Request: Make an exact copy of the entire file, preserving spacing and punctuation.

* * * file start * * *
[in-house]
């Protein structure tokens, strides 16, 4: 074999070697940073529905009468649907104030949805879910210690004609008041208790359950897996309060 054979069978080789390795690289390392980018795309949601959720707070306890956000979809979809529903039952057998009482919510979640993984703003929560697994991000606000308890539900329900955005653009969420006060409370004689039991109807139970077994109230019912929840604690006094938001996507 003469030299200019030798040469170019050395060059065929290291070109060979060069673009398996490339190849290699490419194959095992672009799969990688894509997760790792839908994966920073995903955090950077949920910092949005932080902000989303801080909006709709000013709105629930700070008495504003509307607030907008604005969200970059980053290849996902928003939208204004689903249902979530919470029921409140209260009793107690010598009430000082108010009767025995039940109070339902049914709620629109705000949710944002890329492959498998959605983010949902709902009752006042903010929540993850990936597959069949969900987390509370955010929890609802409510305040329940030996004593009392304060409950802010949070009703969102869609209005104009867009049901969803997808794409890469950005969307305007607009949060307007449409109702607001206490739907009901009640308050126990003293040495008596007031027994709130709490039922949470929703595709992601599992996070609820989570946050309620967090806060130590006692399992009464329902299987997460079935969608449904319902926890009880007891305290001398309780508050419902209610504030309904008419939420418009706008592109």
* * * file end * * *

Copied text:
[in-house]
């Protein structure tokens, strides 16, 4: 074999070697940073529905009468649907104030949805879910210690004609008041208790359950897996309060 054979069978080789390795690289390392980018795309949601959720707070306890956000979809979809529903039952057998009482919510979640993984703003929560697994991000606000308890539900329900955005653009969420006060409370004689039991109807139970077994109230019912929840604690006094938001996507 003469030299200019030798040469170019050395060059065929290291070109060979060069673009398996490339190849290699490419194959095992672009799969990688894509997760790792839908994966920073995903955090950077949920910092949005932080902000989303801080909006709709000013709105629930700070008495504003509307607030907008604005969200970059980053290849996902928003939208204004689903249902979530919470029921409140209260009793107690010598009430000082108010009767025995039940109070339902049914709620629109705000949710944002890329492959498998959605983010949902709902009752006042903010929540993850990936597959069949969900987390509370955010929890609802409510305040329940030996004593009392304060409950802010949070009703969102869609209005104009867009049901969803997808794409890469950005969307305007607009949060307007449409109702607001206490739907009901009640308050126990003293040495008596007031027994709130709490039922949470929703595709992601599992996070609820989570946050309620967090806060130590006692399992009464329902299987997460079935969608449904319902926890009880007891305290001398309780508050419902209610504030309904008419939420418009706008592109």